Friday, January 15, 2010

8% return on your deposits!


No, this is not a gimmick! For those who are residing in Australia, you can place your deposits at Westpac (2nd largest bank in Aus) and earn a 8% on your fixed deposit. The only catch is you have to place it for a 5 year term.

Wow, only $5,000 minimum sum and you can do it online! Reits in Singapore are not even yielding that kind of return. Forget SPH, Singpost and Starhub! Come over to Australia and enjoy risk free of 8%! Btw, what's the yield of our CPF? Temasek and GIC?

Imagine you put $1M, get the 8% and reside in China.

Beautiful!

13 comments:

Vincent said...

Australian and New Zealand currencies are normally hedge above inflation. During the mega-inflation (8%) of 2008, NZD interest rate is at 9% while AUD at 7%. Heard that during 70s, NZD's rates are at 20%. They are good commodities-linked currencies.

Another advantage is they are highly liquid. If you need cash, can immediately convert them over. Currently ANZ bank in singapore offers the best rates. Next is May Bank.

NZD and AUD will raise their interest rates towards the second half of this year if all goes well (no terrorist attack/disease outbreak).

Wealth Journey said...

Don't think we can get that kind of Aussie FD in Singapore. We are using offshore rates in Singapore.

For those deposits in Australia, they are subjected to taxes and for non-residents - a withholding tax.

But it is still a better deal after deducting withholding tax. So, better put more in while you are still a student there :)

Simon said...

so is this FD actually recommended for us commoner singaporeans? i was thinking of putting some of my savings there. since inflation rate does not really affect me as i am living in singapore. thanks

Marvin said...

Assuming Australia doesn't impose capital controls, shouldn't arbitrage step in to nullify any excess return of one currency over another. Isn't that what the "carry trade" is about. Such that what is remaining is the risk premium for holding the currency.

In other words, high return=high risk.

As for the term "commodities-linked currency" show me a chart that shows a positive correlation between A$ and commodities prices? If such a chart doesn't exist, then such a term should not exist.

Maybe sgbluechip can comment since this is his field of study :)

sgfinancialfreedom said...

Very nice interest rates!

If only Singapore could have such rates.

I see that you are in Australia right now pursuing an exchange programme? Did you quit your job?

I have many questions to ask you =)

Sgbluechip said...

Hi Marvin, if you can find a bank willing to offer you a 5 year fixed loan of 5%, interest servicing only, then yes, you can enjoy the arbitrage.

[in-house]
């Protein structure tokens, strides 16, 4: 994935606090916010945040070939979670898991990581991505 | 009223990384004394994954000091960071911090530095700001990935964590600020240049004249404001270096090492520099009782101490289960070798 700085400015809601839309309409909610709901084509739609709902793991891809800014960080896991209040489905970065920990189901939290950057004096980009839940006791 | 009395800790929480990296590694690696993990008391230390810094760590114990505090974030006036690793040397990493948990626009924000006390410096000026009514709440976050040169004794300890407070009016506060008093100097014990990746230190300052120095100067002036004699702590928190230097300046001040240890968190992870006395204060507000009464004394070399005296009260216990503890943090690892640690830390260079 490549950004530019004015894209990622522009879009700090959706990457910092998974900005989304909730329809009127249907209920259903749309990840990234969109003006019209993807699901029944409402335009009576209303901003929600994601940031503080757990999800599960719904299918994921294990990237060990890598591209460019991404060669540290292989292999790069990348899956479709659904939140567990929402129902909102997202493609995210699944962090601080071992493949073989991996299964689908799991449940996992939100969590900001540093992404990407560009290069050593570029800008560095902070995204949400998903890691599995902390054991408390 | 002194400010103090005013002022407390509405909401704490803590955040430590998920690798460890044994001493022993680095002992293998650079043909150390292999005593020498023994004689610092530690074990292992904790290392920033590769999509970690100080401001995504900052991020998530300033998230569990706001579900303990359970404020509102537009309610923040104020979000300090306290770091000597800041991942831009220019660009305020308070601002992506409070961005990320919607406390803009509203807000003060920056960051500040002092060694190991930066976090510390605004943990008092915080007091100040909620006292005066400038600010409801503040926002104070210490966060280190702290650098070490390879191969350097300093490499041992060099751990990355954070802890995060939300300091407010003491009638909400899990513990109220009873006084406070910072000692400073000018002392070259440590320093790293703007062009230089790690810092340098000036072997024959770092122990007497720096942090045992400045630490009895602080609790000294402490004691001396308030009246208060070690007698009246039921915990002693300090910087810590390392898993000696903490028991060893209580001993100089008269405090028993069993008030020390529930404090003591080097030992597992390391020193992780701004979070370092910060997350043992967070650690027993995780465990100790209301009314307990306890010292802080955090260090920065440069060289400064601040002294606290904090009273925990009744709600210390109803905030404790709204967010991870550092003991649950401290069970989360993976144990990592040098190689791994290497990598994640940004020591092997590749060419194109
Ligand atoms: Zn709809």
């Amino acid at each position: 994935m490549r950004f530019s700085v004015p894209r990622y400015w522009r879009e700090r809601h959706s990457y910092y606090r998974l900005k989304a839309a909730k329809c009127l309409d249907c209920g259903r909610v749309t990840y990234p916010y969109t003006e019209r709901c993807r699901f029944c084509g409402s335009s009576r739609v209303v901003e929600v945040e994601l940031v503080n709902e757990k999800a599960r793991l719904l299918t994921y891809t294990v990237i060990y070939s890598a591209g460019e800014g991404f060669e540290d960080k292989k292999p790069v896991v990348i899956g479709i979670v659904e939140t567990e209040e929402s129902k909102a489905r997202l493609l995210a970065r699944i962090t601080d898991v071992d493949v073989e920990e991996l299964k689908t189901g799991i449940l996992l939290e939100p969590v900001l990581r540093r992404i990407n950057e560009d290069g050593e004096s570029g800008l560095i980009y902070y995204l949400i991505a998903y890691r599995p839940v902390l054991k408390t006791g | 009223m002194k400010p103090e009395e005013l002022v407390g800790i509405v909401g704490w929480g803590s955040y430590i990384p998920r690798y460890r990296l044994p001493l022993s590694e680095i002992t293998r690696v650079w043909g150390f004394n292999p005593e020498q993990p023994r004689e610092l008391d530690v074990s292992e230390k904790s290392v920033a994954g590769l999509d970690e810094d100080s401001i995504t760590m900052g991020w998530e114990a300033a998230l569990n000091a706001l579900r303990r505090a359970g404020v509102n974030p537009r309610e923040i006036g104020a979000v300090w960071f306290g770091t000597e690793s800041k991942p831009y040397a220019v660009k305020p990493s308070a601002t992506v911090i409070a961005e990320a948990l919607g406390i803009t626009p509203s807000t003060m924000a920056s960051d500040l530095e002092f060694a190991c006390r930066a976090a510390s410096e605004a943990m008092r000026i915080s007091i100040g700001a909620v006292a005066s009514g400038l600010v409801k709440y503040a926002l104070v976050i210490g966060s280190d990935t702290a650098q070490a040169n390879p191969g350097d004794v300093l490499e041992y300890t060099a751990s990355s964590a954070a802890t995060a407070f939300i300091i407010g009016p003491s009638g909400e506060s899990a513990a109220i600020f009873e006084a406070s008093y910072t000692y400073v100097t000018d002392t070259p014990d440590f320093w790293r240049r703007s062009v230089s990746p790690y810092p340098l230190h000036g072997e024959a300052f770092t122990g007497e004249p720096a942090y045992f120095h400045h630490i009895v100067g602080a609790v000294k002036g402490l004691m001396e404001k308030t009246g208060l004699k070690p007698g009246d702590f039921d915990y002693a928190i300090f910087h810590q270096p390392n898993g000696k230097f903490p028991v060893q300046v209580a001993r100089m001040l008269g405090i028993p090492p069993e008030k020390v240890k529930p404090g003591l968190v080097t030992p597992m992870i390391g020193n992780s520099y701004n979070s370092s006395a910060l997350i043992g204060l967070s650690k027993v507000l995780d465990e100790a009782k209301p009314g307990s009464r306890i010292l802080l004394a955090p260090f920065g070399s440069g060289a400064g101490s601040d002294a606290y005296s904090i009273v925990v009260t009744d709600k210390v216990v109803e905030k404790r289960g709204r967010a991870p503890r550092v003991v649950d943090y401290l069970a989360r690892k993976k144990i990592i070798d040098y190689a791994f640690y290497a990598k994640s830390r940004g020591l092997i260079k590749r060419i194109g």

As for tax, international students are not subjected to that.

Sgbluechip said...

Hi SFF, I'm on leave and will be back soon.

Wealth Journey said...

No withholding tax for students?
Hmm... I remembered seeing withholding tax on my interest earned while i was an international student there 4 yrs back :)

Anyway, good on ya mate! Get it while it's hot :)

Marvin said...

Hi Sgbluechip.

Why can't Singapore banks or financial institutions enjoy the arbitrage? After all, they can borrow S$ at SIBOR or is it SOR, change to A$ and deposit it for 8%?

Sgbluechip said...

Hi marvin, my guess is that there are capital controls and a corporate tax of 40% which brings down the interest to 4.8%. Besides, the rate is only available to retail depositors.

Another reason is that the ROE of banks are generally higher than 8%. So they would not want to invest in the 8% deposit. Though this is not a strong argument, since the personal loan rate is lower than 8%.

Marvin said...

A bank can easily get around the retail investor requirement by lending to their private banking customers and simultaneously getting the customer to pledge the deposit as security. Customer takes a cut, bank takes a cut. Win-win.

Since the fixed deposit is probably guaranteed by the government, it is virtually risk free especially if the legal structure allows the bank to be a secured creditor. And this is the point isn't it.... if the deposit is guaranteed by the govt, then the 8% is a risk free rate.

Alan said...

if a singaporean deposits his singapore dollar converted to australia dollar for the 8% interest rate per annum of the 5-years fixed deposit, at the end of maturity date, will the exchange rate cause a loss to him since he must convert the amount back to singapore dollar less any tax or legal fee impose? thanks.

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